GLOBAL ECONOMY

Venezuela, Russian oil company ink $14B deal to double country's output

 A controlled flame burns behind a storage tank in the oil refinery complex of Amuay-Cardón in Paraguana, located about 350 miles West of Caracas, Venezuela. (Photo by Kimberly White/Getty Images)

A controlled flame burns behind a storage tank in the oil refinery complex of Amuay-Cardón in Paraguana, located about 350 miles West of Caracas, Venezuela. (Photo by Kimberly White/Getty Images)  (2003 Getty Images)

In a bid to ramp up oil production – and in turn save its flagging economy – Venezuela inked a multi-billion investment deal earlier this week with Russia's top oil producer that could see the socialist nation double its output in the coming years.

Venezuelan President Nicolás Maduro announced the $14 billion deal following a meeting with Igor Sechin, the chief executive of Russian oil giant Rosneft, but gave few details about the specifics of the deal besides that they would attempt to double oil output by 2019.

"We had a tremendous meeting, and agreed to investments for over $14 billion to double oil production in the coming years," Maduro said, according to state-owned Telesur

In emailed comments to Reuters, a Rosneft spokesperson clarified that the $14 billion dollars was the total amount of investments that company will have invested in Venezuela during its current and future projects in the country. The Russian company has already invested $1.8 billion between 2010 and 2014, and it sees its own oil production in the country rising to 8 million tons a year by 2019 from 1.6 million tons last year.

Rosneft and Venezuela's state-run oil company PDVSA signed in November a new contract for supplies of oil and oil products of Venezuelan production. PDVSA said on Twitter the two countries on Wednesday had agreed to "create companies together" to boost crude production.

Despite its economic upheaval, Venezuela remains one of the world's largest oil exporters and claims to have the world's largest crude reserves in the country's Orinoco Belt – an area where Rosneft already has oil operations.

For years, Venezuela's economy was buoyed by profits from its booming oil industry, allowing the country under late socialist president Hugo Chávez to invest heavily in numerous social projects, both at home and abroad, and parlay the OPEC nation's position as one of the world's top oil exporters into that of a regional power.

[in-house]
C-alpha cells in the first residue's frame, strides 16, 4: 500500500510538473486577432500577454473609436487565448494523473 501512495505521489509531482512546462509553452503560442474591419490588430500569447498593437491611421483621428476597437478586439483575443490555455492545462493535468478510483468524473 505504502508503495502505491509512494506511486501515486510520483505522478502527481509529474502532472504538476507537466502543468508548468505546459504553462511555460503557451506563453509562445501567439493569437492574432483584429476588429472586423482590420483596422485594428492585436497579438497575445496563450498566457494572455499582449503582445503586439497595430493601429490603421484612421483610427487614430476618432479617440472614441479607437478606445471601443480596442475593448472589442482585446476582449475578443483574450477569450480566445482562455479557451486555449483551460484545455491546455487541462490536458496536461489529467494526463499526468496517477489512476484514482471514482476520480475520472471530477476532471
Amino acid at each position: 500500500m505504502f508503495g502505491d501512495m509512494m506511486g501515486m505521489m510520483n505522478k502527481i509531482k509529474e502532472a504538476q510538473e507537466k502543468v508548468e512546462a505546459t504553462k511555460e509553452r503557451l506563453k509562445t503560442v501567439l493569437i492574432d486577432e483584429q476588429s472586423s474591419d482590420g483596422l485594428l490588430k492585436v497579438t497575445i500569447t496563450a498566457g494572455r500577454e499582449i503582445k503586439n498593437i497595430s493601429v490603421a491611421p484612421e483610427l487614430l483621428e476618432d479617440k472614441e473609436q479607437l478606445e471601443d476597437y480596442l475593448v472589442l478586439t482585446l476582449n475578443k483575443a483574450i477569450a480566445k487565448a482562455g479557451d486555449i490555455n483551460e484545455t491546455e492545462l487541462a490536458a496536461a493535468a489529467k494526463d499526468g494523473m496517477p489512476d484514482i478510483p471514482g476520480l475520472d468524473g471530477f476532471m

But as social spending increased, Venezuela's windfall profits soon began to run dry – thanks in part to falling oil prices, rampant inflation, corruption and the nationalization of key business sectors – leaving Chávez's successor, Maduro, cash-strapped and struggling to deal with product shortages, rampant crime rates, isolation on the world stage and widespread discontent at home.

The Rosneft deal is another sign of the growing ties between the Maduro regime and that of his Russian counterpart, Vladimir Putin.

While there has been some tension in Moscow between Putin and Rosneft's Sechin, the head of the oil company has been the Russian leader's point man on energy and a close advisor for more than 20 years.

The Rosneft deal is the latest in over 250 bilateral agreements between Russia and Venezuela – mainly in the areas of technology, construction and energy – and was announced on the same day that Russian foreign minister Sergey Lavrov expressed "solidarity" with the Maduro government in it "policy" toward opposition groups.

"We have confirmed solidarity with the people of Venezuela and our firm support for the policy of the government of President [Nicólas] Maduro aimed at preventing destabilization of the situation, organization of nationwide dialogue with the constructive opposition in order to resolve any emerging problems within the constitutional framework and without any foreign intervention," Lavrov said, according to Russia's state media outlet TASS.

Lavrov's statement is seen as provocation to the United States following President Barack Obama's executive order in March freezing the assets in the U.S. and denying visas to seven high-ranking Venezuelan officials who were deemed responsible for cracking down on anti-government protesters in clashes between the two sides that left more than 40 people dead and led to the jailing of a number of prominent opposition political figures.

Russia itself is still struggling from western sanctions imposed on the country over the annexation of Crimea and what the U.S. and its allies say is Moscow's support for rebels in eastern Ukraine. Paired with a global drop in oil prices, the sanctions caused the Russian rouble to tank on the world market.  

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